Madonna has the summer’s most-deserving hit
As far as I’m concerned, the song — and, for that matter, video — of the summer is Madonna’s ”Beautiful Stranger,” a piece of psychedelic pop at once so ’60s and so ’90s that to sully it with a ”shagalicious” joke would be an insult. The song reminds me once again why I love Madonna’s music so much — the way she has of making her voice merge into indistinguishability with the surging instrumentation in the chorus, the way she sings the title phrase with an ache in her voice that’s at once urgent and playful. (The way she rubs her bottom on Mike Meyers’ cheek in the video is a small landmark in Madonna-ology too.)
”Beautiful Stranger” leads off the soundtrack CD to ”Austin Powers: The Spy Who Shagged Me” (Maverick), the by-now-standard motley assortment of oldies (the Who’s ”My Generation”), film fillips (Dr. Evil and Mini-Me’s ”Just the Two of Us”), and young acts covering old ones. Lenny Kravitz lumbers through the Guess Who’s ”American Woman” while REM makes Tommy James’ ”Draggin’ the Line” sound like the vital hit single the Georgia band needed on its last collection.
The high point of another soundtrack CD, this one for Adam Sandler’s ”Big Daddy” (American/Sony), is Rufus Wainwright’s performance of ”Instant Pleasure.” Wainwright, whose recent debut album of assiduously quirky originals didn’t get him as much attention as his Gap TV ad did, is doing a tune written by Seth Swirsky, and pardon me if I haven’t heard of the composer. But the song is perfect for Wainwright’s studied world weariness: a languid demand for love ‘n’ sex on demand that achieves a creamy romanticism.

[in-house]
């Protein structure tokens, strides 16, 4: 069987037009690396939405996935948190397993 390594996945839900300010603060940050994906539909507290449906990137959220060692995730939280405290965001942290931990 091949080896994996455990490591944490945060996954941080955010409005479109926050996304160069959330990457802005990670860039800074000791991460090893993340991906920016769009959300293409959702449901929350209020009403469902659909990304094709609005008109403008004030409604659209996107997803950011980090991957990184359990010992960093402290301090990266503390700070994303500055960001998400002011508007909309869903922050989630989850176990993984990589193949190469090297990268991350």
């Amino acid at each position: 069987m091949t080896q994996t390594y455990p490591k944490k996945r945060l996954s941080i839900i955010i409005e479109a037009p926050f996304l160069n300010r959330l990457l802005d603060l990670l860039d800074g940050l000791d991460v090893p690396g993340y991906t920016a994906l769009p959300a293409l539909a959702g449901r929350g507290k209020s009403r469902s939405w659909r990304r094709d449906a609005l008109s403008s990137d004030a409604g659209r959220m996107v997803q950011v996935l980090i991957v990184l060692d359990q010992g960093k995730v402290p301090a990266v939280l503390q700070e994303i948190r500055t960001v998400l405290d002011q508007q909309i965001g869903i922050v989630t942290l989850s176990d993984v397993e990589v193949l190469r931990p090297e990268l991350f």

The fact that Wainwright, an openly gay artist, has his CD cut preceded by a snippet of ”Big Daddy” dialogue in which Sandler defends homosexuality in talking to an unenlightened friend lends the soundtrack an aura of something I never thought I’d think about in regard to Sandler: progressivism.
Postscript: By an odd pop-culture coincidence, each soundtrack contains a selection by a former Spice Girl; dismayingly, both stink. On ”Daddy,” Melanie C’s ”Ga Ga” is merely failed funk; but on ”Spy,” Melanie G’s version of Cameo’s great ”Word Up” is nothing short of desecration. Too bad; you’d think the camp crudeness of these movies would have inspired these crass opportunists.